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Education Freedom Accounts return to the N.H. State House spotlight in 2022

School bus lot in North Hampton, N.H.
Dan Tuohy
School bus lot in North Hampton, N.H.

New Hampshire's new voucher-like program for students, the Education Freedom Accounts, is shaping up to take center stage in education policy debates again in 2022.

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Education Freedom Accounts give taxpayer dollars to low and moderate-income families to pay for private school or other non-public school expenses. About 1,600 students enrolled in the program this school year, 70 percent of whom had not been attending public school in the last two years.

The state expects to spend over $8 million on the program this year, about one percent of what it spends on education in total.

New Hampshire’sEducation Freedom Accounts program is one of the most expansive of its kind in the country. Republicans have hailed it as a win for families dissatisfied with their public schools, and it’s garnered support from national conservative foundations and lobbyists. Proponents say the high interest this year is a reason to expand it in 2022.

One bill, HB 1298, would raise income eligibility to 500 percent of the federal income guidelines (when originally introduced last year, the program had no income threshold).

The Education Freedom Account is currently paid for by New Hampshire’s Education Trust Fund, originally established to fund public schools with revenue from taxes on individuals and businesses. When families enroll in the Education Freedom Account program, they receive the state “adequacy aid” that would have gone to a public school district to help cover the cost of educating their child. This averages about $4,600.

But another Republican-sponsored bill, HB 607, would tap into local funds to expand Education Freedom Accounts. Under the proposal, residents could vote for their school district to set up a version of education freedom accounts, paid for by locally raised taxes that currently fund the public school.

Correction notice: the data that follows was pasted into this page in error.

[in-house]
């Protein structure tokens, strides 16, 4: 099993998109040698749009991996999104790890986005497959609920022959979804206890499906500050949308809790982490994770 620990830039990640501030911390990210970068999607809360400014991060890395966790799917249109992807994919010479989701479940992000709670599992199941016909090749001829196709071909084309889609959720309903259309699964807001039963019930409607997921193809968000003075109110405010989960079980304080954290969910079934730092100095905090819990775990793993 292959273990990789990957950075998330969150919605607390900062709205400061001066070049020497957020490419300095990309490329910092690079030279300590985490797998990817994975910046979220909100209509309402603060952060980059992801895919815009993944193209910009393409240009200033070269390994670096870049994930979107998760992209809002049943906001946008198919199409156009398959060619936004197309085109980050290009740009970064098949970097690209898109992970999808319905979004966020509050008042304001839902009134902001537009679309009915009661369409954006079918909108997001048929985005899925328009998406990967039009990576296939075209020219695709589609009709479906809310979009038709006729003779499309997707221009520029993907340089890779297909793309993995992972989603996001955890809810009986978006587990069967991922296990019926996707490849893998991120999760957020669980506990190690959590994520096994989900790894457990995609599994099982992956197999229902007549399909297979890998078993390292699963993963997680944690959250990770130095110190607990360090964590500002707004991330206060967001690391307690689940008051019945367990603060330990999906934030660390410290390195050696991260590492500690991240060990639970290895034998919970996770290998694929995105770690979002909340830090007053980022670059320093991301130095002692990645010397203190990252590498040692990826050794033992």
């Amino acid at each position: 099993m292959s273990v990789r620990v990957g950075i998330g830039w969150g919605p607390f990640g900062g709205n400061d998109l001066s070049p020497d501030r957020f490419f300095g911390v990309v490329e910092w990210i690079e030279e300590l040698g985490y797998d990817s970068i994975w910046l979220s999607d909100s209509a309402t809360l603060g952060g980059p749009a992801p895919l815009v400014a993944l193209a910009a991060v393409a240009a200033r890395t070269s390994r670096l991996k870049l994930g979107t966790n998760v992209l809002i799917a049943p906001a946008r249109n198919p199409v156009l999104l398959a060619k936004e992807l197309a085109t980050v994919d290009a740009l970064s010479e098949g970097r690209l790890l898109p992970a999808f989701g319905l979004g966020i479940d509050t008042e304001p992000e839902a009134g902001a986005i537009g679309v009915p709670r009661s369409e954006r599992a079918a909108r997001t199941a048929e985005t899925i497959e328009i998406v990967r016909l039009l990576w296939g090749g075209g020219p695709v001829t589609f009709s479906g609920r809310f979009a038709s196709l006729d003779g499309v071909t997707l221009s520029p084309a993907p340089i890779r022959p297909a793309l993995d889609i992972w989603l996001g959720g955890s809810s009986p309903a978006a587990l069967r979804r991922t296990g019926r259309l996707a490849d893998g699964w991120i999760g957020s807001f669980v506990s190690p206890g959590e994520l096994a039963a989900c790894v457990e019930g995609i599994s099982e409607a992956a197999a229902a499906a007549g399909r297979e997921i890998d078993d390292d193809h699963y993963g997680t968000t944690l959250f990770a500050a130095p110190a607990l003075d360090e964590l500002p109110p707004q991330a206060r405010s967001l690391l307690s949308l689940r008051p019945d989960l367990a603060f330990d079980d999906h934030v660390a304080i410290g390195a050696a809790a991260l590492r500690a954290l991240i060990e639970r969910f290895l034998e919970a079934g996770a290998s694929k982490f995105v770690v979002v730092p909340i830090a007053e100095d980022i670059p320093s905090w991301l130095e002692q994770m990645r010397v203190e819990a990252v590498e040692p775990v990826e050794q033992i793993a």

HB 607 would dramatically increase the amount of money available to freedom account participants. That’s because local taxpayers spend far more than the state on public schools. So instead of receiving about $4,600 in state aid, participants would get an estimated $5,000 to $20,000 in their accounts, paid for by local taxpayers.

As Republican lawmakers seek to grow Education Freedom Accounts, Democratic lawmakers have introduced over 15 bills to clarify, limit or repeal them. These come amidst criticism from public school advocates and Democrats that the program lacks sufficient oversight and is siphoning money away from traditional public schools.

One bill, HB 1135, would require an audit of the program by the legislative budget assistant, including public reporting of student outcomes and expenditures. Another, HB 1120, increases oversight and restrictions on the kinds of education service providers eligible for payment through the Education Freedom Accounts.

Under the current law, if a family’s income surpasses the threshold they had to meet to first enroll, they can continue participating in the program. The logic, supporters say, is to give students continuity in their education even if family income grows.

But critics say it could leave the state on the hook for funding higher-income families’ private school tuition and other expenses. SB 237 cuts this clause allowing families to continue participating in the program even when their income increases.

Lawmakers will begin to debate some of these bills in early January.

Sarah Gibson joined NHPR's newsroom in 2018. She reports on education and demographics.
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